In fact, that’s exactly what happened in the fights over the Mapplethorpe and Serrano photos. The NEA didn’t give direct grants to those individual artists; they gave money to a gallery and an arts center, and those two created the tours with the photos that sparked all the craziness. Your proposal would not change that from happening again.

    • Nothing in your response addresses my point. The proposed “art center” set-up is basically the same thing as any currently funded gallery or performing arts center — when it comes to the issue of tax payers’ control. When taxpayers and their elected reps do not want their tax money going to display what they deem are sexually explicit or religiously offensive artworks, they still can turn off the money spigot. This is what happened with the NEA in the ’90s; this is what would happen with the proposed art center.

      The claim is that this art center will be free from bureaucracy, judgment or conflict. I don’t think any of that’s true, but that’s beside the point here: You’ve essentially shrunk the free market into a single building; it would be open to all. But tax money will still fund it — at least to get it built –and therefore tax payers, if they wish, can still shut it down.

  • There is no problem with debate over art. That’s good for the art centers.

    Most of the offensive art you talk about is NEA darlings anyway. And there is a feeling by many of us, that this is art that the NEA is forcing on people. When it is offered by artists at the art center, there will be debate for sure. Even controversy. We should expect that, unless all the art is safe and sanitized. Hopefully the controversial art will challenge. But so what. That would be the community having dialogue with the artist and he with them – and on a local level.

    I doubt that anyone would stop the art center that allows a hundred local art groups access to perform, or display their art, or assemble for crafts, or listen to speakers, or watch plays, or read new books, etc. etc. just because of a naughty photo!

    There wouldn’t be a single building. That’s the point. There would be a major art center for big cities perhaps, but there would be neighborhood art centers too.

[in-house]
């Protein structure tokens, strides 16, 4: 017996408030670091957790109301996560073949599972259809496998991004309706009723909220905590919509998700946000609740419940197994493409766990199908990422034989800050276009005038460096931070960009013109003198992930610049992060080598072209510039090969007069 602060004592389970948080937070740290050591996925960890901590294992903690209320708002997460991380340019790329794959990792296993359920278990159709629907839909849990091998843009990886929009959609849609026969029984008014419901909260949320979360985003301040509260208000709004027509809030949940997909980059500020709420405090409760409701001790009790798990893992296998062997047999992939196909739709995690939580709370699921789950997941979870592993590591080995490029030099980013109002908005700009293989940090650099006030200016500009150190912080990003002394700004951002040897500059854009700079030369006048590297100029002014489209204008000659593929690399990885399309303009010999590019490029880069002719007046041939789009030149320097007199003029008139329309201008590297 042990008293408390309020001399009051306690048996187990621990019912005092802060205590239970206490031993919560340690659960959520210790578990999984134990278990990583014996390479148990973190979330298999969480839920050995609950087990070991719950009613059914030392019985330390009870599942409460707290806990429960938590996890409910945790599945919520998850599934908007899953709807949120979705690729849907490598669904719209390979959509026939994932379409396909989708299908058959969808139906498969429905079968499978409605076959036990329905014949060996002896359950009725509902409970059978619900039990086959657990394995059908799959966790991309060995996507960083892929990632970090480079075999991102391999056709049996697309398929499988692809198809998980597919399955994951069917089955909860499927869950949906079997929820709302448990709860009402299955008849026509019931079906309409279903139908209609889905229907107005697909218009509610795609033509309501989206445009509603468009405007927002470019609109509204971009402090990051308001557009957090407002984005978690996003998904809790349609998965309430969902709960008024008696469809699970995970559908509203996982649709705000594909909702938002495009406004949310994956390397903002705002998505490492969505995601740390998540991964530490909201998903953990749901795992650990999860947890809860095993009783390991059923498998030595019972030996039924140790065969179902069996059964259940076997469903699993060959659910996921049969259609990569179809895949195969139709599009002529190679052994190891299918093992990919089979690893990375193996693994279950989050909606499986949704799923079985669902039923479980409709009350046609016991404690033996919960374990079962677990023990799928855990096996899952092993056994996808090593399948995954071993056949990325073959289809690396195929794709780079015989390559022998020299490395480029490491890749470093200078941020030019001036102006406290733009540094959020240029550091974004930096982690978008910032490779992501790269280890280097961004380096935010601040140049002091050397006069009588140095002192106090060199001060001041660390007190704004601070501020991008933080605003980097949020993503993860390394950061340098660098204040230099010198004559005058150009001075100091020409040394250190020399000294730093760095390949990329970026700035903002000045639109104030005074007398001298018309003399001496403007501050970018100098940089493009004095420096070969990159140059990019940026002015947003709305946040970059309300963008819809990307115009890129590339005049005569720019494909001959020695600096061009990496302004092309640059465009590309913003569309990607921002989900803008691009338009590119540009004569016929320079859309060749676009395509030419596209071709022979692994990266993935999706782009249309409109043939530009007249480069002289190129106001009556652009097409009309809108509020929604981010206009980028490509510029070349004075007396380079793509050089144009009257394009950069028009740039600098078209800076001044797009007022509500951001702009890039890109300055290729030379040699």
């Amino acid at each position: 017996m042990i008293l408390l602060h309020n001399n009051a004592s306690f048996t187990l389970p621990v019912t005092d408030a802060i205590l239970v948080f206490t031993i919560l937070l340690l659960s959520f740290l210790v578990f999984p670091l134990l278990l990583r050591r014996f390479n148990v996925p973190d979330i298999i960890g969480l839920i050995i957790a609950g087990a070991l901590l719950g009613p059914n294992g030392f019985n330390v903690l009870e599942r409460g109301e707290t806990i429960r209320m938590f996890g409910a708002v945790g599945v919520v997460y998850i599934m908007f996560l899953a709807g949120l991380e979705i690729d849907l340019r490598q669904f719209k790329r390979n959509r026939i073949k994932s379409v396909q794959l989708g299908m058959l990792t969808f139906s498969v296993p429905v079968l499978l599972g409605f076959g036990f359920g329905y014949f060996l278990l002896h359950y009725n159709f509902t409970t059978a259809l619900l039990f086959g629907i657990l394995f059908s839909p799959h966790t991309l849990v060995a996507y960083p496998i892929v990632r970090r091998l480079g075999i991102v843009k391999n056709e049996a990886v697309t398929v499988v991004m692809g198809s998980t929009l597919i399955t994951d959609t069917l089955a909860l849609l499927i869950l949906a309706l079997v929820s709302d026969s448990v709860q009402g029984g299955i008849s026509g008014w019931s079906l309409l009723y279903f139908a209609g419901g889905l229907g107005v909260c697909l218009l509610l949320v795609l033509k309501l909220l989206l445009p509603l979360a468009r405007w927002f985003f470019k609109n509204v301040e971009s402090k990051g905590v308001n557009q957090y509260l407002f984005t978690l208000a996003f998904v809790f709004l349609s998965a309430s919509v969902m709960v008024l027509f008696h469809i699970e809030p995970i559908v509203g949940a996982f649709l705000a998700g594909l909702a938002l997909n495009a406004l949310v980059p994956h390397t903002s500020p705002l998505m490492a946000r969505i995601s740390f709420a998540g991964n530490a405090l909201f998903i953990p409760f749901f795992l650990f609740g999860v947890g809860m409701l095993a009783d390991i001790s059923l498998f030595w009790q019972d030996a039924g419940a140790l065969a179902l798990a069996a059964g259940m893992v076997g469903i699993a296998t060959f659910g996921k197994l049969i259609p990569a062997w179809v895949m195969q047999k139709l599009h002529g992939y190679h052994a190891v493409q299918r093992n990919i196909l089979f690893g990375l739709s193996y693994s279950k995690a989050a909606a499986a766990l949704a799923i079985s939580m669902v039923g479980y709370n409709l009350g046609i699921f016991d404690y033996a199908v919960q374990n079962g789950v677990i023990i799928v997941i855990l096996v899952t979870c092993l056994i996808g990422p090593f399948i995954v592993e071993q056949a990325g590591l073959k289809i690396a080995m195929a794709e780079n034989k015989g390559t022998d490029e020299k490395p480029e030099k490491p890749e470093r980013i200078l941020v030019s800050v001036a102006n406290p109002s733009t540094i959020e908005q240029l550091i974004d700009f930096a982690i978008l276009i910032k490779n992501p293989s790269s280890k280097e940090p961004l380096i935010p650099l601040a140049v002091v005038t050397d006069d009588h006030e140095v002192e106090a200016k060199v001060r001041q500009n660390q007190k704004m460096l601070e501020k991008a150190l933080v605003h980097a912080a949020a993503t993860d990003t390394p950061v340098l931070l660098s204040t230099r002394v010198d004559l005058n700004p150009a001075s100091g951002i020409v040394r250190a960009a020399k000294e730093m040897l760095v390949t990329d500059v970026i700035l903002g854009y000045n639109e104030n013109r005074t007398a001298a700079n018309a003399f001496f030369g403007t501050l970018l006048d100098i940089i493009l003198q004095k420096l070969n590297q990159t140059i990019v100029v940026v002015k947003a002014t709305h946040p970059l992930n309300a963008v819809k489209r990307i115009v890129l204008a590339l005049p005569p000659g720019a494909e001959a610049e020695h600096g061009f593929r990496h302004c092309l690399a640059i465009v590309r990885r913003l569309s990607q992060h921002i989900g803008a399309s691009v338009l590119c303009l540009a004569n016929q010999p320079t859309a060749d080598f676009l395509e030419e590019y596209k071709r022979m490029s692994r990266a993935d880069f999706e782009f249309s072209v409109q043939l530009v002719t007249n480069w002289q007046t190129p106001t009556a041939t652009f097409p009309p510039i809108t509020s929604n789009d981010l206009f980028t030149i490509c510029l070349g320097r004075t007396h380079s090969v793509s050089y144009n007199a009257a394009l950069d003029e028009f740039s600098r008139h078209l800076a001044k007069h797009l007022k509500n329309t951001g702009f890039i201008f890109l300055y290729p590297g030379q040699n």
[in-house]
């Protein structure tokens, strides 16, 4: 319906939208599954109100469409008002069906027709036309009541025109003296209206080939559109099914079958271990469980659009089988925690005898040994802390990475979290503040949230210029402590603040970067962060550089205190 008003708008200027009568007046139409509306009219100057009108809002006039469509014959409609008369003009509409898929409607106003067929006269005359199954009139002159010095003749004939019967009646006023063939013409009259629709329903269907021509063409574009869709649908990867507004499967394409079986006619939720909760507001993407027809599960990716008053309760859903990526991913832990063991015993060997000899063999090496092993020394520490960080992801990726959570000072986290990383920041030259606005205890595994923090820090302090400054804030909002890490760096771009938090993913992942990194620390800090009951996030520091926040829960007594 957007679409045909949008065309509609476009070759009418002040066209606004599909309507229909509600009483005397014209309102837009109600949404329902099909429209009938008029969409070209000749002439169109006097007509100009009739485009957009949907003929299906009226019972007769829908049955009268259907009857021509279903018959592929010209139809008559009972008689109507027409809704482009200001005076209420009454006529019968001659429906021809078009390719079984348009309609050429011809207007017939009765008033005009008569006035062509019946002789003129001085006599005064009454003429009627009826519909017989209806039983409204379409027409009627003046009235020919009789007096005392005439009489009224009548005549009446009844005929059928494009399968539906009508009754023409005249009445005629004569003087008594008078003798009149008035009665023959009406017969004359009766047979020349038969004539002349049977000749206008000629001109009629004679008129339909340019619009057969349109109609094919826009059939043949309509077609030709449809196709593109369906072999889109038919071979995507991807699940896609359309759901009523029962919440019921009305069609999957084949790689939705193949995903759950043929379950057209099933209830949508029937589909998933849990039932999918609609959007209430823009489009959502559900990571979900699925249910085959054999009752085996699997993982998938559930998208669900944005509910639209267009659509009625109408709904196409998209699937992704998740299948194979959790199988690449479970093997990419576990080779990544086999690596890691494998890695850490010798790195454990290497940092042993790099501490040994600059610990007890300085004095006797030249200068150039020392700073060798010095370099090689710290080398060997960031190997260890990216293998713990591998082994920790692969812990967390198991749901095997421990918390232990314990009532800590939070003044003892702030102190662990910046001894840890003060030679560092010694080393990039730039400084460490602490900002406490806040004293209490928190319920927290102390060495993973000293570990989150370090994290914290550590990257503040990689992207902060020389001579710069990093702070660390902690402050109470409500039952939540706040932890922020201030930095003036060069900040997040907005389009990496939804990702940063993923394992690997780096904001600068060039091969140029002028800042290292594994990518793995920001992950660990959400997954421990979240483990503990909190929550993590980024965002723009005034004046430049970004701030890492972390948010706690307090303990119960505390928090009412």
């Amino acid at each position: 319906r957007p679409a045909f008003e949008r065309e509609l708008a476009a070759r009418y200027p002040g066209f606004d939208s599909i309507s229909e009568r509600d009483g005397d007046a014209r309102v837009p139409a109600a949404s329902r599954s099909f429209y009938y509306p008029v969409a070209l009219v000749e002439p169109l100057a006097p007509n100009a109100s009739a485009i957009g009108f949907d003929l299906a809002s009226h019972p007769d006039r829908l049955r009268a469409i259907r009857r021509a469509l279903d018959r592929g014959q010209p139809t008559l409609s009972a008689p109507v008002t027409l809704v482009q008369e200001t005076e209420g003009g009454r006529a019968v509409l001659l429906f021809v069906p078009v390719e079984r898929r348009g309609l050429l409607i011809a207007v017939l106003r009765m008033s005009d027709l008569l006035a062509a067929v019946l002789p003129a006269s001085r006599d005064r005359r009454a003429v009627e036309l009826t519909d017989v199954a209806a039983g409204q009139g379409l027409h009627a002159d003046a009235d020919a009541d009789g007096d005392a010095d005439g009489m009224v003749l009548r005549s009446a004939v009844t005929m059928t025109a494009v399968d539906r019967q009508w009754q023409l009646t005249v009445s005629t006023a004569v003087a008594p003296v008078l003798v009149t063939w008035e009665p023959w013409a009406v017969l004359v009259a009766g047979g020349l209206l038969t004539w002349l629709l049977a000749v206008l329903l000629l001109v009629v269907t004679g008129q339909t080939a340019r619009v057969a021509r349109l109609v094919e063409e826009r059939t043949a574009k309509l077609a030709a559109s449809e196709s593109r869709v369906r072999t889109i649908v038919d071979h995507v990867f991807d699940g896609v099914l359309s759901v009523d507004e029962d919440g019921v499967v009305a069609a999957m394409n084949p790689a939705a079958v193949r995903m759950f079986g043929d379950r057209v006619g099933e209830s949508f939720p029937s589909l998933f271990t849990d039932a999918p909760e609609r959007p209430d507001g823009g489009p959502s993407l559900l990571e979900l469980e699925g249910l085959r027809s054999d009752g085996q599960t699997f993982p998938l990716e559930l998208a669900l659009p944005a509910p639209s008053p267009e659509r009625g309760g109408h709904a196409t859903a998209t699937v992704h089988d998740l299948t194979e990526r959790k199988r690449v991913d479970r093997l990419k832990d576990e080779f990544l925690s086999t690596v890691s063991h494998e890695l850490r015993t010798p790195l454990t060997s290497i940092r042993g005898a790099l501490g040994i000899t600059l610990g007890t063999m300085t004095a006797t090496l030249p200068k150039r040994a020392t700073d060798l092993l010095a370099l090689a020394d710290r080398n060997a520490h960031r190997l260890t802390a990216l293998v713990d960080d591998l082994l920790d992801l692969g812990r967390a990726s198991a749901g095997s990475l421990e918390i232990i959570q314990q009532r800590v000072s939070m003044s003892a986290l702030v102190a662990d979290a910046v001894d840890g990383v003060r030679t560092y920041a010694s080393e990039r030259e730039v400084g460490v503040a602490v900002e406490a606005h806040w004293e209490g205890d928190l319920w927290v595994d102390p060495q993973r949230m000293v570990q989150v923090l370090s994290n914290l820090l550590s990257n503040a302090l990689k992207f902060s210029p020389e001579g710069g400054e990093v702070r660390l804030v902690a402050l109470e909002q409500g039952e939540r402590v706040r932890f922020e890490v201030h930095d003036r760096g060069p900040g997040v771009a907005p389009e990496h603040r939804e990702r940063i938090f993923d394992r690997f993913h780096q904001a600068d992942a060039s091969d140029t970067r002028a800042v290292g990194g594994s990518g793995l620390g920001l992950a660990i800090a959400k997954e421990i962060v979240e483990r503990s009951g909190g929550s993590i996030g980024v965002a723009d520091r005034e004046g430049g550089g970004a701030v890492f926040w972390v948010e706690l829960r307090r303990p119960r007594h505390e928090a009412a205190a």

Would there be bureaucracy? (One sneaky way to argue is to blow up any point to extremes. I don’t think I ever said it would be completely free of every drop of bureaucracy. Mostly my ideas are better. I don’t think I said they were perfect.) And Yes. Let’s get rid of bureaucracy. Let’s be wise enough to set these art centers up so that they are open and fair and will resist bureaucrats.

    I note that when the public is engaged enough, the bureaucracy will subside.

  • This isn’t a case of “debate.” This is a case of people electing representatives to shut down what they deem offensive because their tax money was used to display it. And nothing you’ve proposed would address that — you simply don’t believe it would happen and belittle the notion that it could.

    So exactly what part of the culture wars in the ’90s were you out of town for? Congress didn’t shut off the NEA’s individual grant programs because they felt Mapplethorpe and Serrano and performance artists Karen Finley, Tim Miller, Holly Hughes and John Fleck were “NEA darlings.” They shut it down because of charges the art work were “anti-Christian” and advocated a “homosexual agenda.” That’s why the NEA now includes a “decency clause” people must agree to.

    You doubt anyone would try to stop an arts center “just because of a naughty photo.” Talk about “blowing up a point to extremes” — or diminishing it to nothing. Yet your description is more or less what happened in the ’90s, and it would happen again with the proposed arts centers. Any publicly-funded center that will permit anyone to put up what they feel is art is a publicly-funded center that will soon find itself a target for citizen action. How do I know this for certain? Because libraries are essentially the kind of art center you describe — only for books — and libraries are constantly having to negotiate local community standards, political oversight, budget battles and public scandals over the ways they select and display books.

    And every year, dozens of books that many of us would deem perfectly inoffensive get yanked off shelves around the country.

  • But no single book brings down the library. Nor would some art debate bring down an art center. So what if citizens protest. That means the art is alive and influential – not safe and sanitized. That’s a good thing.

    The culture wars were more about scandal than art. The media was making a lot of copy while missing most of the real issues of art. I don’t think they had anything seriously to do with art. That’s my opinion.

    I’m not for the NEA. And their decency clause is indecent to me.
    That’s why I’d like to do without them.